Appellate Courts Differ On Employee Classification Act

            Another Appellate Court panel has called into question Bartlow v. Shannon, 399 Ill. App. 3d 560 (2010) (see Sharp Thinking No. 38 (Oct. 2010)) respecting whether the Employee Classification Act (820 ILCS 185) (Sharp Thinking No. 11 (Aug. 2008)) violates due process.  At issue seems to be the courts’ disagreement on employer/contractor rights after the Department of Labor has determined the “civil fines” for alleged violations.  However, noting that the parties in World Painting Co. v. Costigan, 2012 IL App (4th) 110869, had “agreed to a constitutional plan for conducting their interaction as the Department investigates plaintiff’s possible violations,” the court found the plaintiff was not entitled to injunctive relief.

Plaintiff’s Own Conduct Justifies Alleged Retaliatory Discharge

            A plaintiff cannot state a cognizable wrongful discharge claim (see Sharp Thinking No. 50) (Aug. 2011)) by claiming her employer discharged her for complaining of inadequacies for which she herself was responsible, a panel of the Appellate Court has ruled.  In Ulm v. Mem. Med. Ctr., 2012 IL App (4th) 110421, the plaintiff allegedly complained of shortcomings in record-keeping for which she, as operations manager of health information, was responsible.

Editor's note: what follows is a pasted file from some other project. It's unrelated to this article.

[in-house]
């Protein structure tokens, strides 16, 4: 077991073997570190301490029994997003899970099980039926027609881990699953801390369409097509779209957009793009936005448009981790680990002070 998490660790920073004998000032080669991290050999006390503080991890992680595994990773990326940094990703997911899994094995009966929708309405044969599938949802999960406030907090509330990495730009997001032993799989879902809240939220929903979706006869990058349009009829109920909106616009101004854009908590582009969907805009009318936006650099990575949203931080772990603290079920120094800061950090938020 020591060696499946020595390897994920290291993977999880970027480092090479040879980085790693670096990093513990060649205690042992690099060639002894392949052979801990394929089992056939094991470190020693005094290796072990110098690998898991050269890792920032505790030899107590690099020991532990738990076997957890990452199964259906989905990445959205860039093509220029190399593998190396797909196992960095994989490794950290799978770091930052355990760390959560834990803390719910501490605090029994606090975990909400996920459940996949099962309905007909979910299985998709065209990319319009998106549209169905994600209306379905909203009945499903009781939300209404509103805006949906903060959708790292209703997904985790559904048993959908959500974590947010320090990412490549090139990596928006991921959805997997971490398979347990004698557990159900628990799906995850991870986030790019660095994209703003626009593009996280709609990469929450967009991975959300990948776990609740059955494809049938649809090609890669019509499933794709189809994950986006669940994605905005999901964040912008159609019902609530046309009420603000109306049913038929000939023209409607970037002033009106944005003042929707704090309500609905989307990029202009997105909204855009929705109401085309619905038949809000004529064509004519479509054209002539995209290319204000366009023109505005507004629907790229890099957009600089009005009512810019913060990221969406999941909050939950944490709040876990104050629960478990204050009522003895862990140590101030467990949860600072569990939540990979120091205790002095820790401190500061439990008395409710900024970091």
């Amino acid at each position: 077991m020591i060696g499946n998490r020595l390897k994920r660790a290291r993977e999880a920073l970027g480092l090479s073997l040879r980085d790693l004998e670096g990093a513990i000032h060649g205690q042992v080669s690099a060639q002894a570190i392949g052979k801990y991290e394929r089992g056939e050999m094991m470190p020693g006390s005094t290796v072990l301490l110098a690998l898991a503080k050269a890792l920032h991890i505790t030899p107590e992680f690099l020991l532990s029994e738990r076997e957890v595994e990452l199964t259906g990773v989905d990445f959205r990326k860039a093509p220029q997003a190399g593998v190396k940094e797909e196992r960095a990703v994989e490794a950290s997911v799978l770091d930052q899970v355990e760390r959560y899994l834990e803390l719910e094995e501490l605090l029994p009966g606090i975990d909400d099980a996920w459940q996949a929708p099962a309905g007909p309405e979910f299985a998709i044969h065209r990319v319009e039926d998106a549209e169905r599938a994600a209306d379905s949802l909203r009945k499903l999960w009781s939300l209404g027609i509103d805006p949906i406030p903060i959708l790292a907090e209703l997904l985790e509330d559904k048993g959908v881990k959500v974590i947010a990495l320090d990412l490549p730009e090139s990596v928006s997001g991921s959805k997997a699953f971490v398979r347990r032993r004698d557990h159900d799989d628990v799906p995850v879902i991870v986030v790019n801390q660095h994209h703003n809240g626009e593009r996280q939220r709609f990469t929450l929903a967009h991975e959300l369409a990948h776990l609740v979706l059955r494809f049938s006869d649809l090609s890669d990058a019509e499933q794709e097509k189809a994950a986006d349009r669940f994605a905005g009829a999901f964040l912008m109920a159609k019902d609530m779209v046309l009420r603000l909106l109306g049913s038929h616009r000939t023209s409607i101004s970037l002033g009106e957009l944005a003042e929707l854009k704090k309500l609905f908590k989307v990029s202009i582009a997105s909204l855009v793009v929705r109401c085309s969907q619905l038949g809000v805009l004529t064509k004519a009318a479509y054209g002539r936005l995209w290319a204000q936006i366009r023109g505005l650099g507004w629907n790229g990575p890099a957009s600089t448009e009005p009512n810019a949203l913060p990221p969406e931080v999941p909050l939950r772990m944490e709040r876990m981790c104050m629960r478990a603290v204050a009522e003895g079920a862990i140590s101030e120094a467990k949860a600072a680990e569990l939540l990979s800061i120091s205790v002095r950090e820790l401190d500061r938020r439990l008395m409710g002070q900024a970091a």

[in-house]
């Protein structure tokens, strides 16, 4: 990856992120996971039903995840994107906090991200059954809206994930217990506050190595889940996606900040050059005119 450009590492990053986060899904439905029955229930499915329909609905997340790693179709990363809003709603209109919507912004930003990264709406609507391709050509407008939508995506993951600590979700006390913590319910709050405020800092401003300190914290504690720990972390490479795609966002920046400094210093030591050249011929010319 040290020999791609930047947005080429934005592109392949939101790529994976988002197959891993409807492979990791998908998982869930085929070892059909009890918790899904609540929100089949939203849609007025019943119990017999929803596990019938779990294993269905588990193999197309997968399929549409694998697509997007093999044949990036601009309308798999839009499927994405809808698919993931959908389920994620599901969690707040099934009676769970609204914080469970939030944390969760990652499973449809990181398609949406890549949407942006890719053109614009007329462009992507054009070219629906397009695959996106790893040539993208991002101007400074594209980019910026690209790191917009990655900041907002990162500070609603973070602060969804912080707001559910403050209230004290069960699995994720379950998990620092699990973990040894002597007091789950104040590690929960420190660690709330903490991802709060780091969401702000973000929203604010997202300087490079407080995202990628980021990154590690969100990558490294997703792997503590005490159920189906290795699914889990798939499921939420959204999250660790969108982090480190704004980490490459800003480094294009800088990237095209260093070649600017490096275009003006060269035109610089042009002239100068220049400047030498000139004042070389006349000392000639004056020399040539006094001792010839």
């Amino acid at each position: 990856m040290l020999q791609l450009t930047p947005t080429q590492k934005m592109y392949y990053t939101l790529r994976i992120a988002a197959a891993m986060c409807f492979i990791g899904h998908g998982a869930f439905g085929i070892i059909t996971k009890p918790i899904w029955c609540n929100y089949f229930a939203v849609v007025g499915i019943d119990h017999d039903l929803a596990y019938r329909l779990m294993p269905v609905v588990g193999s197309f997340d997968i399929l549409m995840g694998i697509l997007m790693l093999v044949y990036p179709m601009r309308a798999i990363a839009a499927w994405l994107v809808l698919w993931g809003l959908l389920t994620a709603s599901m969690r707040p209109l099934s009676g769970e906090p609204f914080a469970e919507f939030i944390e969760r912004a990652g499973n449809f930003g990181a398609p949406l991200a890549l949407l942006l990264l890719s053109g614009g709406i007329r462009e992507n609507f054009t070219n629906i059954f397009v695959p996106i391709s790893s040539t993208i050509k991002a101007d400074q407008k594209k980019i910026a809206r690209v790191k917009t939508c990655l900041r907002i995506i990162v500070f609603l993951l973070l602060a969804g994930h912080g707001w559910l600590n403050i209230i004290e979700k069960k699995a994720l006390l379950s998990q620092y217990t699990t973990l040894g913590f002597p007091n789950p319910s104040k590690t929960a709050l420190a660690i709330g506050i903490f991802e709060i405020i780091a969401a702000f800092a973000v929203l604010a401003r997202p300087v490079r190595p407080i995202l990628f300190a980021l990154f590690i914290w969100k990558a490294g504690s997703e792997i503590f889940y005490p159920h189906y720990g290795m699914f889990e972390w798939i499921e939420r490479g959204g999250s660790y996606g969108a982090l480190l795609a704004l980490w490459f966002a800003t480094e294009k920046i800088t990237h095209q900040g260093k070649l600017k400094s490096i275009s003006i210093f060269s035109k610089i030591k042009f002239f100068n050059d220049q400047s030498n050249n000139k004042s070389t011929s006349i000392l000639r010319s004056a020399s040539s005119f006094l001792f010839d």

Restrictive Covenant Upheld

            A 2-year restrictive covenant which prohibited an income-tax preparer from servicing clients for whom she worked while employed with the covenantee has been upheld by the Appellate Court’s 4th District.

            Applying the Illinois Supreme Court’s decision in Reliable Fire Equip. Co. v. Arredondo, 2011 IL 111871 (see Sharp Thinking No. 58 (Feb. 2012)), the court upheld the restriction despite lack of a geographical term, which it found unnecessary due to the limited prohibited customer base.  “This covenant does not prohibited defendant from preparing taxes or providing related services to the general public, or to plaintiff’s or H&R Block’s clients generally.  She is only prohibited from serving those clients she serviced while employed by plaintiff.  This limited restriction reasonably balances defendant’s right to earn a living with plaintiff’s right to protect its customer relationships and its investment in developing defendant’s skills”, the court said

More Rule 9011 Sanctions Imposed

            Noteworthy uses of Federal Rule of Bankruptcy Procedure 9011, discussed in Sharp Thinking No. 55 (Dec. 2011), continue to arise.  In In re Blue Pine Group, Inc., 457 B.R. 64 (9th Cir. BAP 2011), a Bankruptcy Appellate Panel affirmed sanctions of $109,528 for an attorney’s filing of a Chapter 7 bankruptcy on behalf of a corporation which in fact had not properly authorized the filing.  Similarly, in Lamar Crossing Apts., L.P., 2011 WL 6155714 (6th Cir. BAP 2011), another panel affirmed sanctions of $42,299.08 for the filing of a limited partnership’s bankruptcy without proper authorization.  Moreover, in In re Love, 461 B.R. 29 (Bankr. N.D. Ill. 2011), a court ordered the debtor’s attorney to disgorge all but $250 of his fee for putting the debtor into a Chapter 13 bankruptcy when she should have been in Chapter 7.           

                                                                 — John T. Hundley, 618-242-0246,